V for Vendetta

Since, for the moment, I am fairly immobile with my leg strapped up in a plaster cast, I have been spending my days working my way through an impressive mountain of dvds.  One that recently stood out among the rest was V for Vendetta.  I remember first seeing the film in Perth, Australia when it was released in 2005.  Only really half concentrating on the heavy plot, I left the cinema wondering why it was that I felt totally overwhelmed.  However by recently re-watching the film and this time giving it my full attention, my first reaction started to make a lot more sense. 

Based on the 1989 graphic novel V for Vendetta by Alan Moore and David Lloyd, the film is directed by James McTeigue, produced by Joel Silver with screenplay by the Wachowski brothers, who also directed the Matrix.  V for Vendetta is certainly up there with The Matrix, however the only similarity being that Hugo Weaving, who played Agent Smith in the Matrix Trilogy, is cast here as the lead role, 'V'.  Set in 2034 in totalitarian Britain trapped in the midst of a Right-wing, Fascist regime, this social and political thriller tells the tale of a young woman named Evey Hammond (played by Natalie Portman) who is rescued one night after curfew by a masked vigilante known only as V from being raped by the corrupted state police.

Throughout the film V never reveals his identity, and through his elegance and eloquence he presents a character that is doubly eminent in presence and charisma.  He claims that he is in fact 'all of us', urging his fellow citizens to join with him in igniting a revolution against the government.  His aim is to be set free from the oppression and dictatorship, and collapse the regime which rendered him a scarred and disfigured survivor of its terrifying experiments.  He is determined to finish what Guy Fawkes started and successfully blow up the Houses of Parliament on the 5th November the following year, and as Evie digs deep and discovers more about who she really is, she becomes V’s unexpected ally.  The totalitarian regime is headed up by High Chancellor Adam Sutler (John Hurt), a rascist, homophobic, fear-mongering and state power abusing dictator who sends out witch-hunts for those he deems ‘enemy ‘ of the state.  In return he promises protection from bioweapons and bioterrorist attacks, like the previous attacks that the regime conveniently found a cure for shortly after coming to power.  I won’t reveal the twist in the plot, but lets just say it’s pretty bold and nervy stuff for a mainstream, popcorn film, that, no doubt about it, will bring out the conspiracy theorist in you.  You cannot help but draw comparisons between the updated Guy Fawkes story in the1980’s comic book and the 2001 bombings of 9/11, and what’s more so, is that it feels like this is slightly deliberate on behalf of the Wachowski's.  Despite V’s Phantom of the Opera appearance, and Evie’s slightly dodgy English accent, both Hugo Weaving and Natalie Portland present great performances, providing energy, drama and suspense in abundance.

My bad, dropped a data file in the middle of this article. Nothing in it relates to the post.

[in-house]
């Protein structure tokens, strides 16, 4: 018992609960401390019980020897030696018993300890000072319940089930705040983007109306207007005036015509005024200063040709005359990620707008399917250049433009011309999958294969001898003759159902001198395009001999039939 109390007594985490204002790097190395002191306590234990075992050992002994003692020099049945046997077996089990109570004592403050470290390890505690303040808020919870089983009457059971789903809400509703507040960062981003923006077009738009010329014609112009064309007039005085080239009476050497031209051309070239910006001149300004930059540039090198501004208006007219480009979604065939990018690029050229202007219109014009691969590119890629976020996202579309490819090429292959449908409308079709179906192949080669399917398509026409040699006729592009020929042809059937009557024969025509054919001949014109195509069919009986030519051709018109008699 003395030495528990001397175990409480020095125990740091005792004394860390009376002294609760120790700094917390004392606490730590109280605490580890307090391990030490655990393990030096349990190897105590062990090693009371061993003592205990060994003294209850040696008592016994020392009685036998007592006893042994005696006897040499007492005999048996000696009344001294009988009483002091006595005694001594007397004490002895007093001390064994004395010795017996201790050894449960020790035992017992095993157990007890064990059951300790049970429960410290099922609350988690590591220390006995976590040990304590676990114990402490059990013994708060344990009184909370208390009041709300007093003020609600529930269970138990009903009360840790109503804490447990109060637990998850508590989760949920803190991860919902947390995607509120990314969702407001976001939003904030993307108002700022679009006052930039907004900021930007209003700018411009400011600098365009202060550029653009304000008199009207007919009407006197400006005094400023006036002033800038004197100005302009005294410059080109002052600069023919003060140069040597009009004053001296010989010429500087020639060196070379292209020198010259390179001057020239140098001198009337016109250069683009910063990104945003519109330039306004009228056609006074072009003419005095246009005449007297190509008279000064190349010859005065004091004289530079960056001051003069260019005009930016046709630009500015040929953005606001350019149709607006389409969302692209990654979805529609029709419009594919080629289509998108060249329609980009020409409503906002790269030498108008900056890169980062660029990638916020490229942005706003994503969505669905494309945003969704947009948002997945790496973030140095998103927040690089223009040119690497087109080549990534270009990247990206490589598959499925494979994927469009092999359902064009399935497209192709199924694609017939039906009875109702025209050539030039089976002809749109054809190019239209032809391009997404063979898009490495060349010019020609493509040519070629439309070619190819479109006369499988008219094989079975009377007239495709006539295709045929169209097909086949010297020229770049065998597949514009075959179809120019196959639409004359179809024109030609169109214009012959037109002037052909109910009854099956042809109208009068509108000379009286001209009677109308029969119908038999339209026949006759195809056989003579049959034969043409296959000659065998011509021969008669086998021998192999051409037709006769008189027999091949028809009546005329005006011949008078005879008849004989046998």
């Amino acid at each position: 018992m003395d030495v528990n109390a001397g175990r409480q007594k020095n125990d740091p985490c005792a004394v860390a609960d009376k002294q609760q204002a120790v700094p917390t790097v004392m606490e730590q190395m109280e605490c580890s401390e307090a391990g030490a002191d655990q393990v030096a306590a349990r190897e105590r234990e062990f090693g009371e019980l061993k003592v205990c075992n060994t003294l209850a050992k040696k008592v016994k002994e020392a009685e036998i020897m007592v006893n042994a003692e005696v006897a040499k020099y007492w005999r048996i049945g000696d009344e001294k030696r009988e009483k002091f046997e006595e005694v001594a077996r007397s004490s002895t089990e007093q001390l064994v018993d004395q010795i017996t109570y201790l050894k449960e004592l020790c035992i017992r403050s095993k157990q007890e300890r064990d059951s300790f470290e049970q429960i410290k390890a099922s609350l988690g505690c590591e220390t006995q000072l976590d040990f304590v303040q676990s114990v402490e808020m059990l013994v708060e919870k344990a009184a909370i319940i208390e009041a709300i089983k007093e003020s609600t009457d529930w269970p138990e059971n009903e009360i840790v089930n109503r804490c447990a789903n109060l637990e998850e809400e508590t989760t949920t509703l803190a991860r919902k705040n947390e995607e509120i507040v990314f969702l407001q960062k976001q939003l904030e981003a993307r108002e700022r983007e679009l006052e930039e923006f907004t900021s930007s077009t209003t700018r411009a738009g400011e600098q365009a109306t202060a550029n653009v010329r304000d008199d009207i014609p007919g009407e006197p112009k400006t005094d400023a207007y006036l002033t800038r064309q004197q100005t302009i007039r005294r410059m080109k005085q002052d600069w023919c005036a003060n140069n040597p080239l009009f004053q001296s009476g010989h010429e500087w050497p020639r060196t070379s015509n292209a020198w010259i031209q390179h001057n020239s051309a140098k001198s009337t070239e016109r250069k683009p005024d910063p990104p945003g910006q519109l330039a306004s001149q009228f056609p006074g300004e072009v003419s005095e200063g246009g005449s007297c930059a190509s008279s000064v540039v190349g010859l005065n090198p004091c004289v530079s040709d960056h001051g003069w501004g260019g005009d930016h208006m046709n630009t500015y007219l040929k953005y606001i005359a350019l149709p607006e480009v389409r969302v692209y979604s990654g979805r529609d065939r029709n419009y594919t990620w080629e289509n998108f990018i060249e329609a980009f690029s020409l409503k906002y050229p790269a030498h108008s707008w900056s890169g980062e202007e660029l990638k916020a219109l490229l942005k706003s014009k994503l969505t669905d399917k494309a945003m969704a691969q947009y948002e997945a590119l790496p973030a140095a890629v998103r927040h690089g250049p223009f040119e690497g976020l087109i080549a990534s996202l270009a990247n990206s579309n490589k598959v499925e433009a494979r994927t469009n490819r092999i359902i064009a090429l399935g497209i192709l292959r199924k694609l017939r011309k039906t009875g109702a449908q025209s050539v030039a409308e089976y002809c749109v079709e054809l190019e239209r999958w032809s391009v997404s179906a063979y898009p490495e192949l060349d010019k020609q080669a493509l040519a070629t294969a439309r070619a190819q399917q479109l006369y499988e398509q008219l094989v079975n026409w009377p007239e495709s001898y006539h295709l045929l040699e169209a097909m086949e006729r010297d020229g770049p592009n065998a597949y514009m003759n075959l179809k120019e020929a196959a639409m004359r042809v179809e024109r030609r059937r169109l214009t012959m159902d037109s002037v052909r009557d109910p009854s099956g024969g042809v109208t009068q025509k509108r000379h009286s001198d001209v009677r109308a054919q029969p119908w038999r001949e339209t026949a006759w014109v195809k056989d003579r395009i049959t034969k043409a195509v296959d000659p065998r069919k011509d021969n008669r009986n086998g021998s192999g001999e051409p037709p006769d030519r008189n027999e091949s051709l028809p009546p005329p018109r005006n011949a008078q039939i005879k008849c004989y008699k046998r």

V for Vendetta contains big concepts that are, in places, challenging, troubling and quite hard to digest.  It certainly isn’t for everyone, and you have to be in the mood for a plot fairly heavy and fraught with corruption, but there’s definitely something about this explosive film; it will really stay with you and most probably leave quite an impression.

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